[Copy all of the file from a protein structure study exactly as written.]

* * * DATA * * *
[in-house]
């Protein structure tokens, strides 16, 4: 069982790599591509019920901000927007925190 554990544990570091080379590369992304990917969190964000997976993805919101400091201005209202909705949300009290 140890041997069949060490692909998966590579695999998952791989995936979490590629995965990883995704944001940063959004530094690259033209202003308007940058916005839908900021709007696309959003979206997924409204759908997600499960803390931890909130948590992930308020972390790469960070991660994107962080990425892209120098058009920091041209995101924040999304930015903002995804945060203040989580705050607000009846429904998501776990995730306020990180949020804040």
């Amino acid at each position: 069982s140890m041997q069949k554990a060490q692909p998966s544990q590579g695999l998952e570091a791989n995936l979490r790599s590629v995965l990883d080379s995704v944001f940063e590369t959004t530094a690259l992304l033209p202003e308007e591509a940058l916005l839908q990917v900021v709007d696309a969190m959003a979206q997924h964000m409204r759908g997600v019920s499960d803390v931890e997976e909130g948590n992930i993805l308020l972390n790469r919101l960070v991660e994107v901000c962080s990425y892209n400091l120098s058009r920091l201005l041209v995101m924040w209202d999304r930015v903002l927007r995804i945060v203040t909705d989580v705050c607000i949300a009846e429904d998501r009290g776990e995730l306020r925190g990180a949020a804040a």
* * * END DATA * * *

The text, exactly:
[in-house]
């Protein structure tokens, strides 16, 4: 069982790599591509019920901000927007925190 554990544990570091080379590369992304990917969190964000997976993805919101400091201005209202909705949300009290 140890041997069949060490692909998966590579695999998952791989995936979490590629995965990883995704944001940063959004530094690259033209202003308007940058916005839908900021709007696309959003979206997924409204759908997600499960803390931890909130948590992930308020972390790469960070991660994107962080990425892209120098058009920091041209995101924040999304930015903002995804945060203040989580705050607000009846429904998501776990995730306020990180949020804040």
């Amino acid at each position: 069982s140890m041997q069949k554990a060490q692909p998966s544990q590579g695999l998952e570091a791989n995936l979490r790599s590629v995965l990883d080379s995704v944001f940063e590369t959004t530094a690259l992304l033209p202003e308007e591509a940058l916005l839908q990917v900021v709007d696309a969190m959003a979206q997924h964000m409204r759908g997600v019920s499960d803390v931890e997976e909130g948590n992930i993805l308020l972390n790469r919101l960070v991660e994107v901000c962080s990425y892209n400091l120098s058009r920091l201005l041209v995101m924040w209202d999304r930015v903002l927007r995804i945060v203040t909705d989580v705050c607000i949300a009846e429904d998501r009290g776990e995730l306020r925190g990180a949020a804040a």